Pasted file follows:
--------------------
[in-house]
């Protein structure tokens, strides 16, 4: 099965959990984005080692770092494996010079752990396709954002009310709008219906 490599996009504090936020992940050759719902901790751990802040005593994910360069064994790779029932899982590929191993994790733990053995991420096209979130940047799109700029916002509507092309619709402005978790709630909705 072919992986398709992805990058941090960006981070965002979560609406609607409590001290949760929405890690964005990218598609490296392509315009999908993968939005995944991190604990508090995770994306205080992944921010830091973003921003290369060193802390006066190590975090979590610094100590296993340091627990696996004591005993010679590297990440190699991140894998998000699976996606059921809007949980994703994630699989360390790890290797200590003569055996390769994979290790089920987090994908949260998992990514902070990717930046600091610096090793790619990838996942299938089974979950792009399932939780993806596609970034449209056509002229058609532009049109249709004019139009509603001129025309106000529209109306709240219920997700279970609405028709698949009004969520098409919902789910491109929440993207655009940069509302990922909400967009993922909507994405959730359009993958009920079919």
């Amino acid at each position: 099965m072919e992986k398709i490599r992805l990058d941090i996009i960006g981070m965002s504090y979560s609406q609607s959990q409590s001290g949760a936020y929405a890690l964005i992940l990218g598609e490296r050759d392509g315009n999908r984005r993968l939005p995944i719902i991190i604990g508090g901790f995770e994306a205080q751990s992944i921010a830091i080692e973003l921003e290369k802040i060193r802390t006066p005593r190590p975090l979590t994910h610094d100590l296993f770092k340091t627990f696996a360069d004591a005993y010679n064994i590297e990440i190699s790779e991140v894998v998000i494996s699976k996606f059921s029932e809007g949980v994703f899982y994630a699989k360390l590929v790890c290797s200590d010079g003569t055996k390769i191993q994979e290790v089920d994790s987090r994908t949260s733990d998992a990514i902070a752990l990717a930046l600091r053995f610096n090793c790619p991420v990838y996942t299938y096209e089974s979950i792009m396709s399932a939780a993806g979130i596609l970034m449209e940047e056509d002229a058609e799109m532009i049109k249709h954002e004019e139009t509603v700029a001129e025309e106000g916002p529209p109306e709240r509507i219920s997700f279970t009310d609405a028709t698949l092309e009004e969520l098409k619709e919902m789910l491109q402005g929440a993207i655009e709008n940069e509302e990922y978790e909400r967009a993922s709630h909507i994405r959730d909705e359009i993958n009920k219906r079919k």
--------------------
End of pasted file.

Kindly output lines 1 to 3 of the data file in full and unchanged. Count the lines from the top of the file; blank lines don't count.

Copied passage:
[in-house]
């Protein structure tokens, strides 16, 4: 099965959990984005080692770092494996010079752990396709954002009310709008219906 490599996009504090936020992940050759719902901790751990802040005593994910360069064994790779029932899982590929191993994790733990053995991420096209979130940047799109700029916002509507092309619709402005978790709630909705 072919992986398709992805990058941090960006981070965002979560609406609607409590001290949760929405890690964005990218598609490296392509315009999908993968939005995944991190604990508090995770994306205080992944921010830091973003921003290369060193802390006066190590975090979590610094100590296993340091627990696996004591005993010679590297990440190699991140894998998000699976996606059921809007949980994703994630699989360390790890290797200590003569055996390769994979290790089920987090994908949260998992990514902070990717930046600091610096090793790619990838996942299938089974979950792009399932939780993806596609970034449209056509002229058609532009049109249709004019139009509603001129025309106000529209109306709240219920997700279970609405028709698949009004969520098409919902789910491109929440993207655009940069509302990922909400967009993922909507994405959730359009993958009920079919």
């Amino acid at each position: 099965m072919e992986k398709i490599r992805l990058d941090i996009i960006g981070m965002s504090y979560s609406q609607s959990q409590s001290g949760a936020y929405a890690l964005i992940l990218g598609e490296r050759d392509g315009n999908r984005r993968l939005p995944i719902i991190i604990g508090g901790f995770e994306a205080q751990s992944i921010a830091i080692e973003l921003e290369k802040i060193r802390t006066p005593r190590p975090l979590t994910h610094d100590l296993f770092k340091t627990f696996a360069d004591a005993y010679n064994i590297e990440i190699s790779e991140v894998v998000i494996s699976k996606f059921s029932e809007g949980v994703f899982y994630a699989k360390l590929v790890c290797s200590d010079g003569t055996k390769i191993q994979e290790v089920d994790s987090r994908t949260s733990d998992a990514i902070a752990l990717a930046l600091r053995f610096n090793c790619p991420v990838y996942t299938y096209e089974s979950i792009m396709s399932a939780a993806g979130i596609l970034m449209e940047e056509d002229a058609e799109m532009i049109k249709h954002e004019e139009t509603v700029a001129e025309e106000g916002p529209p109306e709240r509507i219920s997700f279970t009310d609405a028709t698949l092309e009004e969520l098409k619709e919902m789910l491109q402005g929440a993207i655009e709008n940069e509302e990922y978790e909400r967009a993922s709630h909507i994405r959730d909705e359009i993958n009920k219906r079919k």